Some human aspects, however, are less important today than they used to be. Eliciting confessions, for instance, no longer has the finality it once did. Juries and investigators are more sensitive to how information provided through interrogation can be tainted or influenced. Meanwhile, investigators have many other objective data points to collect evidence and potentially link suspects to crimes.
“Long gone are the days where a confession is the best evidence you can have,” Dr. Adams says. “Even if you have a confession, you’ll need plenty of corroborating evidence. You need to go beyond any reasonable doubt.”
The digitization trend isn’t slowing down, and investigations will continue to get more digital and high-tech. Dr. Adams envisions new crime scene mapping technology to present highly accurate visualizations to jurors, even virtual walkthroughs. Virtual autopsies could further link the lab with the crime scene. Virtual reality headsets are already being utilized in the classroom, it’s possible they could be used in the courtroom next.
Today, most minds are focused on what AI can do in their field. But as Dr. Adams points out, AI’s been working in investigations for years now.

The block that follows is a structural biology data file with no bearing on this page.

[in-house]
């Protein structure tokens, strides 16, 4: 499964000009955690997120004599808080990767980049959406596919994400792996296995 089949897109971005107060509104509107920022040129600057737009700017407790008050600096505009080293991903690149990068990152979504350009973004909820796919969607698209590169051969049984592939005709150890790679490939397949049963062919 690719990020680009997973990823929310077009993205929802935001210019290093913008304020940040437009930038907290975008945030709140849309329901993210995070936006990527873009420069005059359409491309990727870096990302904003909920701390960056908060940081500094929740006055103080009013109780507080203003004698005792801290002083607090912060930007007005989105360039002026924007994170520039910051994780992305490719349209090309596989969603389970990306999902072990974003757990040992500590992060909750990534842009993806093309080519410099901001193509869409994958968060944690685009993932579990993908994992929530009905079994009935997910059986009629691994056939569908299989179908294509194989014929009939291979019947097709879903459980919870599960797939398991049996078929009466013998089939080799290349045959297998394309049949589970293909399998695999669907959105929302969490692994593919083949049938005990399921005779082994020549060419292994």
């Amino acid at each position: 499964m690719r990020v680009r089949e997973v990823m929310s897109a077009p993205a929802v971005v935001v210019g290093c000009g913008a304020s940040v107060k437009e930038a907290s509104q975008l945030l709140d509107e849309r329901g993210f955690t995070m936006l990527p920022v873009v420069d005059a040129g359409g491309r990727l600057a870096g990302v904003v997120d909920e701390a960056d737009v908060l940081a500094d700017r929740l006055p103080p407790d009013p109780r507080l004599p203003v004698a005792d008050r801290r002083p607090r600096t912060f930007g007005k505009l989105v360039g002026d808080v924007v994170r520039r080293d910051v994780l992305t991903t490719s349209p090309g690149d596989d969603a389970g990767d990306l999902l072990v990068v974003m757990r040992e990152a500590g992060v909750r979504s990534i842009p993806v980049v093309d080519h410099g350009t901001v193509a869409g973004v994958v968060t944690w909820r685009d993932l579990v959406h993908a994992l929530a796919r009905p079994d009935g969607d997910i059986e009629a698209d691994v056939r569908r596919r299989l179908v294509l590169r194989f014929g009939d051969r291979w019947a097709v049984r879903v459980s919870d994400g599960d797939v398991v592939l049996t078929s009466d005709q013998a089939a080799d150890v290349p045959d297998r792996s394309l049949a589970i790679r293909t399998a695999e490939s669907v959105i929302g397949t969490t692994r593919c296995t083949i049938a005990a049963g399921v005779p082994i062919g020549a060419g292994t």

“AI has already found its way into investigations, and it will continue to do so,” Dr. Adams says. “A lot of people don’t realize that AI drives facial recognition software. A human can’t go through Facebook, Twitter, and the DMV system to look at 15,000 different faces in five seconds, while an algorithm can. But facial recognition software use is very controversial, and it’s not widely accepted in all geographic regions or in all courtrooms.”
The continued use of AI in investigations will require a mix of open-mindedness and discernment. But Dr. Adams expects AI to be leveraged in various investigative processes, from document verification to quality assurance. Indeed, AI may make an ideal partner in the lab, on the crime scene, and in the field. Both investigators and forensics professionals would be well advised to learn to get along with their new algorithmic coworkers.
“In the future, investigations will continue to involve multiple domains,” Dr. Adams says. “It’s going to take highly trained and motivated critical thinkers to catch tomorrow’s offenders.”
Matt Zbrog is a writer and freelancer who has been living abroad since 2016. His nonfiction has been published by Euromaidan Press, Cirrus Gallery, and Our Thursday. Both his writing and his experience abroad are shaped by seeking out alternative lifestyles and counterculture movements, especially in developing nations. You can follow his travels through Eastern Europe and Central Asia on Instagram at @weirdviewmirror. He’s recently finished his second novel, and is in no hurry to publish it.